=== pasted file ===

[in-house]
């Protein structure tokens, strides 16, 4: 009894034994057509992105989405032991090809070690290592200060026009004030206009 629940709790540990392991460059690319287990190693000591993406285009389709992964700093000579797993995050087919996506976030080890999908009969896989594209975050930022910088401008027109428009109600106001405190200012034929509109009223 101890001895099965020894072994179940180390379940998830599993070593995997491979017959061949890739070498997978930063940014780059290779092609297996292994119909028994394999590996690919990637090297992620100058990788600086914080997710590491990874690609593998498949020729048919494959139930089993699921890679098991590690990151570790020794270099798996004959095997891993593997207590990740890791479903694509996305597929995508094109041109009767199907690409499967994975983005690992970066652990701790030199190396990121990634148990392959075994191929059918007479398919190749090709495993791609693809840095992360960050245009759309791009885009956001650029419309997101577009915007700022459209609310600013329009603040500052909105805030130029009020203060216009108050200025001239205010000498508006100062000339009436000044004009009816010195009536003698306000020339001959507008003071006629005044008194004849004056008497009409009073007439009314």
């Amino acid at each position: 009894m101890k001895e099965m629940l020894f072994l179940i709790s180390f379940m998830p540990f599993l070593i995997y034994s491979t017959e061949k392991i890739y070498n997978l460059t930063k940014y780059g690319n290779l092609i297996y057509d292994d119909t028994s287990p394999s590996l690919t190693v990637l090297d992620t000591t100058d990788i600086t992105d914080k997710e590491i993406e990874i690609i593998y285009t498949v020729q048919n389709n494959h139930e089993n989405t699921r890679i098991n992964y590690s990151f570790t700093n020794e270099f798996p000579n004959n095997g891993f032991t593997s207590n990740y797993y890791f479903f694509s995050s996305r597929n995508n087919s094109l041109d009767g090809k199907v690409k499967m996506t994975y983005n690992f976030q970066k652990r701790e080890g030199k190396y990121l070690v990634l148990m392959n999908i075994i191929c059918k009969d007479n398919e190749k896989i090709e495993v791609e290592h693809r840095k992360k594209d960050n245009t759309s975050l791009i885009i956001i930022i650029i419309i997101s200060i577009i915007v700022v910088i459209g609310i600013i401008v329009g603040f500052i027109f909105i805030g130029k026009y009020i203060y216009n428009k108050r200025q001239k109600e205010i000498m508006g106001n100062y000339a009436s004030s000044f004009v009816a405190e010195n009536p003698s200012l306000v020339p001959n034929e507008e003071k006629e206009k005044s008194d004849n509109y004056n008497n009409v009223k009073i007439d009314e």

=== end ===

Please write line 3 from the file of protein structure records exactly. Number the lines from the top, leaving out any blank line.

């Amino acid at each position: 009894m101890k001895e099965m629940l020894f072994l179940i709790s180390f379940m998830p540990f599993l070593i995997y034994s491979t017959e061949k392991i890739y070498n997978l460059t930063k940014y780059g690319n290779l092609i297996y057509d292994d119909t028994s287990p394999s590996l690919t190693v990637l090297d992620t000591t100058d990788i600086t992105d914080k997710e590491i993406e990874i690609i593998y285009t498949v020729q048919n389709n494959h139930e089993n989405t699921r890679i098991n992964y590690s990151f570790t700093n020794e270099f798996p000579n004959n095997g891993f032991t593997s207590n990740y797993y890791f479903f694509s995050s996305r597929n995508n087919s094109l041109d009767g090809k199907v690409k499967m996506t994975y983005n690992f976030q970066k652990r701790e080890g030199k190396y990121l070690v990634l148990m392959n999908i075994i191929c059918k009969d007479n398919e190749k896989i090709e495993v791609e290592h693809r840095k992360k594209d960050n245009t759309s975050l791009i885009i956001i930022i650029i419309i997101s200060i577009i915007v700022v910088i459209g609310i600013i401008v329009g603040f500052i027109f909105i805030g130029k026009y009020i203060y216009n428009k108050r200025q001239k109600e205010i000498m508006g106001n100062y000339a009436s004030s000044f004009v009816a405190e010195n009536p003698s200012l306000v020339p001959n034929e507008e003071k006629e206009k005044s008194d004849n509109y004056n008497n009409v009223k009073i007439d009314e």